Cornish Rebellion 1497 Facts & Worksheets

Cornish Rebellion 1497 facts and information plus worksheet packs and fact file. Includes 5 activities aimed at students 11-14 years old (KS3) & 5 activities aimed at students 14-16 years old (GCSE). Great for home study or to use within the classroom environment.

Cornish Rebellion 1497 Worksheets

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    • Cause of the uprising
    • Events of the uprising
    • Outcomes of the uprising

    Key Facts And Information

    Let’s know more about the Cornish Rebellion 1497!

    Old map of Cornwall

    In 1496–97, Henry VII imposed a series of new policies that caused discontent among the people of Cornwall. The Cornish Rebellion, which sought the termination of the king’s war taxes, began in southern Cornwall and culminated in the Battle of Deptford Bridge near London in June 1497. While the rebellion also attracted the support of many people from Devon, Somerset and other English counties, the number of insurgents was later overwhelmed by the huge royal forces and the residents of London. The rebels failed to achieve their aims and their leaders were captured and executed. Cornwall continued to be burdened with high taxes until Henry VII redressed the Cornish grievances in 1508.

    Cause of the uprising

    • Henry VII successfully attained the English Crown upon the battlefield in 1485, concluding the Wars of the Roses. Given his weak claim to the throne, he faced various issues and therefore aimed to maintain a strong hold on the throne and pass on an unchallenged succession to his heir. 
    • To do this, Henry VII would have to:
      • Maintain law and order and develop an effective government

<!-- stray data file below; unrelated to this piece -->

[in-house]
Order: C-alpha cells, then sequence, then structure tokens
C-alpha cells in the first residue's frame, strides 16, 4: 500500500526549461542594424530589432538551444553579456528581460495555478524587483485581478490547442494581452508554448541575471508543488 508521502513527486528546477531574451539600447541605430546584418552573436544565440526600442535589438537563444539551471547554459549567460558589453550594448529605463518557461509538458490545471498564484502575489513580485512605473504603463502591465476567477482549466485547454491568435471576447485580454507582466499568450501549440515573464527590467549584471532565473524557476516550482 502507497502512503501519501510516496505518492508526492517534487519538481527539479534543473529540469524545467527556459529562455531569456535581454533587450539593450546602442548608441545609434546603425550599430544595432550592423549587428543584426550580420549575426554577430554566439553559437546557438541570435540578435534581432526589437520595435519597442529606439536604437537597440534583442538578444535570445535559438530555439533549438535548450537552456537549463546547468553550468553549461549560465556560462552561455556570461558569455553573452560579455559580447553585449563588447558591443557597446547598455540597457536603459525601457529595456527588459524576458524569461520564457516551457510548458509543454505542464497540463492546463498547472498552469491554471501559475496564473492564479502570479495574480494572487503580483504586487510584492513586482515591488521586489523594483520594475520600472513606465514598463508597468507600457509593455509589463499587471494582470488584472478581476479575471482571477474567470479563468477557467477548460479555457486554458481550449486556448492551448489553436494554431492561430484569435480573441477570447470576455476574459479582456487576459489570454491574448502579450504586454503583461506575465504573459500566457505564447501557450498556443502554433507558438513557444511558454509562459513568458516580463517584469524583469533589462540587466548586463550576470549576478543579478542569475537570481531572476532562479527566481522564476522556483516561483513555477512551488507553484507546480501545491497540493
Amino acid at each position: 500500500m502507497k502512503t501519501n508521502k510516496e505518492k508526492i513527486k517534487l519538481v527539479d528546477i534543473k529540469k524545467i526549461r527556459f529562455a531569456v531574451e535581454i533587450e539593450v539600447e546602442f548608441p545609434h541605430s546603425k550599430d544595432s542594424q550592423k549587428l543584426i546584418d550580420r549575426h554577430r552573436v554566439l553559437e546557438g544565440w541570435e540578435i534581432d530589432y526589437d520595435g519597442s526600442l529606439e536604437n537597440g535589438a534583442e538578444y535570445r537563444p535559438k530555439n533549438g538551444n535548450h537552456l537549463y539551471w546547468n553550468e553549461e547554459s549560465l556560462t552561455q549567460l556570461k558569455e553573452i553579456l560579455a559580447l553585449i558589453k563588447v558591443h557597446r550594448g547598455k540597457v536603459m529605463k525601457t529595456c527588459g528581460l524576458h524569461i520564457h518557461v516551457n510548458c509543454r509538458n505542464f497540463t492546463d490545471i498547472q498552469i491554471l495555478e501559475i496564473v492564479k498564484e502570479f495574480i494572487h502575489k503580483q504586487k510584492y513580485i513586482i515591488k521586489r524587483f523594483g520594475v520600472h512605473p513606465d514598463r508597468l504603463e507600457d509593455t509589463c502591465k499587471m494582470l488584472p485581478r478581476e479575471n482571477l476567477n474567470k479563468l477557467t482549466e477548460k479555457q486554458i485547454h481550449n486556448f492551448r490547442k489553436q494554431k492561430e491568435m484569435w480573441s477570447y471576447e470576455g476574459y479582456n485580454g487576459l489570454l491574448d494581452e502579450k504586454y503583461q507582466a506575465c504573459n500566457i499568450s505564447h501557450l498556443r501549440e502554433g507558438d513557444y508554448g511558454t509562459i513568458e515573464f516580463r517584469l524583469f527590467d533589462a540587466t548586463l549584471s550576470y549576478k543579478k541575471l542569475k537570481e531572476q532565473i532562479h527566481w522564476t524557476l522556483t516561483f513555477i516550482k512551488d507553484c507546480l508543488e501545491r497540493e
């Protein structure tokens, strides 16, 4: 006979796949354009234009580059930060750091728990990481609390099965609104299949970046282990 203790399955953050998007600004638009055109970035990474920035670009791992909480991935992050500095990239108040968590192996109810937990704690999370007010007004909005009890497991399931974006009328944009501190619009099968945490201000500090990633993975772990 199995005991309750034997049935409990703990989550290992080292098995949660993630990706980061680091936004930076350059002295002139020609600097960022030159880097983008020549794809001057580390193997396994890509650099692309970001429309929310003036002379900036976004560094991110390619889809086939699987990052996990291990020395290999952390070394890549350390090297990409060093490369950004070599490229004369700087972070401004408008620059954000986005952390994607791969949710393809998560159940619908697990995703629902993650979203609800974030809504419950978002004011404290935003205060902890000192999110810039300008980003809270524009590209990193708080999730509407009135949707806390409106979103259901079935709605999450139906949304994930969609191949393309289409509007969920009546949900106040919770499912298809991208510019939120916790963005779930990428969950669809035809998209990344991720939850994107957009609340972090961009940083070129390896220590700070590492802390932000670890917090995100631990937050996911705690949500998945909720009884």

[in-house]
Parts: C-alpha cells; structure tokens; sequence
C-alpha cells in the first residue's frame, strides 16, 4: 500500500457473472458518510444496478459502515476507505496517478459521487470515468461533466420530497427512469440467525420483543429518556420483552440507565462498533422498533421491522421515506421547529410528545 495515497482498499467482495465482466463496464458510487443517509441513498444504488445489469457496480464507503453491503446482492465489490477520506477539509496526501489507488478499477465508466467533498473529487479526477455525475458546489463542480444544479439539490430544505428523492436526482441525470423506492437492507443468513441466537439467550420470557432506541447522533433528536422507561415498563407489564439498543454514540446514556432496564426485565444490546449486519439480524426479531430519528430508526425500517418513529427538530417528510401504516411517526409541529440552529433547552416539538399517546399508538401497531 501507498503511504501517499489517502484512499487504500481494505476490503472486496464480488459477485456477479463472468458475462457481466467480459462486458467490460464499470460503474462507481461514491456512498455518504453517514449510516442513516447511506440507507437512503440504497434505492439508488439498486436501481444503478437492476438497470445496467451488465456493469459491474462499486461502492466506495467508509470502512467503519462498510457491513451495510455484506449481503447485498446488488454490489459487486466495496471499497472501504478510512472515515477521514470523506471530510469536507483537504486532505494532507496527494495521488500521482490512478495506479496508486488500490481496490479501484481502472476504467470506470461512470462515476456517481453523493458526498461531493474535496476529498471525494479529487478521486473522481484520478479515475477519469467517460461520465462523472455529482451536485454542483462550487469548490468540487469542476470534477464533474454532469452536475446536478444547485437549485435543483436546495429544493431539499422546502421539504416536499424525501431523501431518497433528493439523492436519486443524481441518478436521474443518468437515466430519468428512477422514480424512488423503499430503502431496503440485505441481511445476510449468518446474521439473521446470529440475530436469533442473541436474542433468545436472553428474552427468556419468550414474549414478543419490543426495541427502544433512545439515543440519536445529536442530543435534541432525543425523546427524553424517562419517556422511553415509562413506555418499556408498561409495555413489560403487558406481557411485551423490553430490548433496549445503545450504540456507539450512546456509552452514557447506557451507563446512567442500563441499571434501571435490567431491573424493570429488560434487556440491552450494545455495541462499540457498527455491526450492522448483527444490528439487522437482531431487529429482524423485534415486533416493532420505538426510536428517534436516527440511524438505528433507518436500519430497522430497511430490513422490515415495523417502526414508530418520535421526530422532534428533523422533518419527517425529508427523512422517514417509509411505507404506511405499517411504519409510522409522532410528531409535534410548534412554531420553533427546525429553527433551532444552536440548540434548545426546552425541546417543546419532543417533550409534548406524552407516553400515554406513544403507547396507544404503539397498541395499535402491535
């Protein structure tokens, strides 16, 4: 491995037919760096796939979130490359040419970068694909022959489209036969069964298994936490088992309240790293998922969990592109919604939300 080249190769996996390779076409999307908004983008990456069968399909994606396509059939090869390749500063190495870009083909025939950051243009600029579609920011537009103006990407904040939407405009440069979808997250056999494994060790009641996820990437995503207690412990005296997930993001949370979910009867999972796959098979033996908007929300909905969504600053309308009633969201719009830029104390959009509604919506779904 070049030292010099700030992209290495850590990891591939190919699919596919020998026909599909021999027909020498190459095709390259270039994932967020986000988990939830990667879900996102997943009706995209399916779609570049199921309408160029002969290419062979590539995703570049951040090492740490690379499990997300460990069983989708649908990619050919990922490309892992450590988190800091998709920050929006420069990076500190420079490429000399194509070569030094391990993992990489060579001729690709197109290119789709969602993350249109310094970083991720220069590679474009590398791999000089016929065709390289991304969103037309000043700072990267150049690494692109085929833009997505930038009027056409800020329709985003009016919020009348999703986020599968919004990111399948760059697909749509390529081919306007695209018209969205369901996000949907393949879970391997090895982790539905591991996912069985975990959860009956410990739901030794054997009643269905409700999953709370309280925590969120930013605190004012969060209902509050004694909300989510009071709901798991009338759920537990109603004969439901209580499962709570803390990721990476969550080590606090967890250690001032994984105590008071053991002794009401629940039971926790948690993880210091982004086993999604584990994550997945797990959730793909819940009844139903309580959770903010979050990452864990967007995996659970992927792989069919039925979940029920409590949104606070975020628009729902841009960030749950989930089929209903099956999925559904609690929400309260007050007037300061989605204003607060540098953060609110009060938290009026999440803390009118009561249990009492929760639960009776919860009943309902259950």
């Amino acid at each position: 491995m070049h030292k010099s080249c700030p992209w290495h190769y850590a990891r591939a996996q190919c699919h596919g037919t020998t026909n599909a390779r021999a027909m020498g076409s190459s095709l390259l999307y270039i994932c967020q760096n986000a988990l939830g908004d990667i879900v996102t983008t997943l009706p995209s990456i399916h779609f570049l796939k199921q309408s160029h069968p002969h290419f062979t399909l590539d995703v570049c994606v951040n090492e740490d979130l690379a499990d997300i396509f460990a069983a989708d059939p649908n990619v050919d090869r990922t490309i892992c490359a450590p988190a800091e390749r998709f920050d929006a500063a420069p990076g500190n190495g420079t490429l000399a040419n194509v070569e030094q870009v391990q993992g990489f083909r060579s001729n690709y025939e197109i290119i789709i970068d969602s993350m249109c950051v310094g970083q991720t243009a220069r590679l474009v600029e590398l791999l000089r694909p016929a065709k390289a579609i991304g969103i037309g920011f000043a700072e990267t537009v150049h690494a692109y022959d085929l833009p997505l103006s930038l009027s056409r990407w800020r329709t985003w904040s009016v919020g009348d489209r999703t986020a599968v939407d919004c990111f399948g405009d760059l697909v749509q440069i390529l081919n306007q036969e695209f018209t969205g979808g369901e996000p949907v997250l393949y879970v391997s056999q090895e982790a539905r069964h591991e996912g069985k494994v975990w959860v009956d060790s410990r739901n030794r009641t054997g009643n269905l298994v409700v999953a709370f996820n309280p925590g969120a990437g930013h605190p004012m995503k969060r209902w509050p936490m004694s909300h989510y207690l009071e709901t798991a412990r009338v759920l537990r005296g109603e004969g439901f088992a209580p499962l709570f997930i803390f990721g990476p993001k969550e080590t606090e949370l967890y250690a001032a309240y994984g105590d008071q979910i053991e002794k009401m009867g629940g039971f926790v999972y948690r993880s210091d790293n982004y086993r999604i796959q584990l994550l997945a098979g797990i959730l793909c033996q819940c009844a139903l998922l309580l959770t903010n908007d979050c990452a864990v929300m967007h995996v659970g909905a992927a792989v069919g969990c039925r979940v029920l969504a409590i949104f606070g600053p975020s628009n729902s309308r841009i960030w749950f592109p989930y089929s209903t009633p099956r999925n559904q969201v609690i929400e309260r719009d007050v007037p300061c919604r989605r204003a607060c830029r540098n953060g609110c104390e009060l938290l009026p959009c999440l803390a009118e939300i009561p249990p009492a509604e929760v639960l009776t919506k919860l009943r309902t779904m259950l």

• Take control of the nobility to prevent civil wars
      • Strengthen the Crown’s control of England and foreign policy
      • Improve the Crown’s financial strength
    • In order to establish the Tudor dynasty and secure his position, the king ordered the detention of possible threats, rewarded his loyal supporters, and seized the lands and property of Yorkist enemies through the Acts of Attainder.
    • Royal finances were one of the governmental priorities of Henry VII. While he initially lacked experience in financial administration, he recognised the importance of strong finances to secure his position. He enacted important changes in finances to raise revenues and to achieve financial stability.

      Portrait of Henry VII
    • Having dealt with his enemies early in his reign, threats still existed as various Yorkist claimants to the throne made their moves. 
    • Apart from these threats, non-dynastic rebellions such as the Yorkshire Rebellion and the Cornish Rebellion broke out during Henry VII’s rule. The principal reason for these rebellions was the king’s demands for money.
    • During this period, Cornwall was a distinct region populated by Celtic peoples, similar to the Welsh and Bretons, and many of these people spoke Cornish rather than English. 
    • A series of actions by Henry VII in 1496–1497 resulted in the Cornish Rebellion:
      • The king abolished Cornwall’s special privileges and set new tin mining laws.